Talk:Veterinary Science in Ancient India
- 1 Introduction
- 2 Father of Veterinary Science
- 3 Duties of a Veterinary Doctor
- 4 Supervisors of Cattle
- 5 Pinjrapoles
- 6 Law Regulations
- 7 Different Referential Sources
- 8 Similarity in Samhitas
- 9 Samhitas on Different Animals
- 10 Conclusion
- 11 References
The comprehensive nature of Ayurveda is evident from the definition of the science. It is the science of life in its widest sense of the term and not in its circumscribed and narrow sense containing only the highest evolved form of life i. e human beings, who form only an insignificant number among the host of living creatures. The universal sense of Ayurveda has accounted even the mute living creatures. It has given the veterinary science designation at par with the science that deals with ailments of man.
The birds, the animal kingdom and the vegetable kingdom, all these are the different forms of the divine spark called life. Ayurveda has many voluminous treatises on the vegetable kingdom, horses, elephants, bovine species, Hawks etc. as it has on the science of human life. Besides these special treatises we find that the general books on medicine almost always included some portions dealing with this special branch of veterinary science.
Father of Veterinary Science
Thus we learn that elementary knowledge of veterinary science formed a part of general medical education. The humane spirit of Ayurveda was not enough by providing a niche for veterinary science in the vast structure of the healing lore. Veterinary science produced specialists and their treatises, as said before, as elaborate and scientific as those meant chiefly for human treatment. Salihotra is described as the Father of the veterinary science. Caraka and Susruta also establishes the same kind of medical science in the veterinary branch. It's treatise is known as Hayayurveda or Turangama-sastra or the science of horses.
Duties of a Veterinary Doctor
For the welfare and health of these animals which were useful to the human being in many ways, veterinary physicians were engaged to treat the animals in their illness save the society from infection and keep the animals fit. These physicians took every precaution against epidemics among the cattle and tried preventive as well as curative medicines. Physicians were also kept ready on the battlefield for treating the animals wounded in the war. Elephant doctors shall administer necessary medicines to elephants which while making a journey, happen to suffer from disease, overwork, rut or old age.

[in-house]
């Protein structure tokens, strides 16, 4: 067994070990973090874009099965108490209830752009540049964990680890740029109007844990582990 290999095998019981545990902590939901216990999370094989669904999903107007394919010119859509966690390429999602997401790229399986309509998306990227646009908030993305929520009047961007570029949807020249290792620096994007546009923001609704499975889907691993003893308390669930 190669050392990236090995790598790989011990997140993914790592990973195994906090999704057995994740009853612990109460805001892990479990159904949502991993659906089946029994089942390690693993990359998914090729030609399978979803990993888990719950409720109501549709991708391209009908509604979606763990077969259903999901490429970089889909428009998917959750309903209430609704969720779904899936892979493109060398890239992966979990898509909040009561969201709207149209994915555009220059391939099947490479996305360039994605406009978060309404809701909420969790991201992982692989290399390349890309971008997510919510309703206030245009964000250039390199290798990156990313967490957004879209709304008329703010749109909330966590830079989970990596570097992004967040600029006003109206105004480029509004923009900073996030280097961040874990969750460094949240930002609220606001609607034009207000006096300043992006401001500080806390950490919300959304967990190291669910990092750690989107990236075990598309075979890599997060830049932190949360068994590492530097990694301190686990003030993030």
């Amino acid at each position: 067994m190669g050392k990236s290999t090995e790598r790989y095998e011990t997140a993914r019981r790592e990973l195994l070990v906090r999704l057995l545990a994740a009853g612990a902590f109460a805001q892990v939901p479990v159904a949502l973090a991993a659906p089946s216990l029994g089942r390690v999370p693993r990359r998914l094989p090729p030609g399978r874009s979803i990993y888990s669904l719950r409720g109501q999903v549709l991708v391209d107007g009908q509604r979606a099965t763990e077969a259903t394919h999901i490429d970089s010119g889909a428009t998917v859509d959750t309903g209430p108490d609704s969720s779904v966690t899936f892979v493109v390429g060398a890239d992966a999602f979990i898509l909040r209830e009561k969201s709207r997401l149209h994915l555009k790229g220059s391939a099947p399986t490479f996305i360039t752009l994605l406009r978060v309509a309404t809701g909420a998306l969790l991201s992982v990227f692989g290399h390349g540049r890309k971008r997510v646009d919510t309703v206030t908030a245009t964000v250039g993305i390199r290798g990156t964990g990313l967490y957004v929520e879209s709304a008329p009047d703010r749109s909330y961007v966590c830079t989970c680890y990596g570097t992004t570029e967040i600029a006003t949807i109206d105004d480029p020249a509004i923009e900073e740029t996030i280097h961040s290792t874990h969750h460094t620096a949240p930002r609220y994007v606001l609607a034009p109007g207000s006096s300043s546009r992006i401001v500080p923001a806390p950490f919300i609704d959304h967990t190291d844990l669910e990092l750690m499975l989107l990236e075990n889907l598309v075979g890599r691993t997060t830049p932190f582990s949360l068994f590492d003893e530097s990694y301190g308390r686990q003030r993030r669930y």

Supervisors of Cattle
A few instances culled from our vast veterinary science and its ethics will suffice to show how meticulous the injunctions were. The superintendent of cows shall apply remedies to calves or aged cows or cows suffering from the diseases. The superintendent of horses should take care of them in the same manner. Once in six months sheep and other animals shall be shorn of their wool. The same rule shall apply to herds of horses, asses camels and hogs.
All the superintendents, watchmen, sweepers, cooks and others shall receive one Prastha of cooked rice, a handful of oil and two pales of sugar and salt. The doctor would receive 10 Palas of flesh. Animals were scrupulously cared for while on journey.
It was owing to the utility coupled with the helpless condition of these dumb animals that humanitarian princes like Asoka organised hospitals for animals and passed orders against cruelty to them. Our modern Pinjarapoles are but the poor and dilapidated relics of these hospitals organised on humane principles. These Pinjarapoles are the reminders of the glory that was once borne by the country.
These physicians inspected the animals which were for sale in the market in order to prevent the spread of infection. Meat for sale in the market was also inspected and the sale of putrid or diseased flesh was strictly forbidden by means of severe punishment for such offences. The state not only took such measures for the health of the people and the animals in this way, but it imposed fines on the physicians in charge of the animals if they committed a mistake in the treatment by carelessness or by any other reason. Ill treatment to animals or even to the vegetation was not tolerated and fines and punishment were imposed on the miscreants. Any one who sterilized animals without state permission was severely dealt with.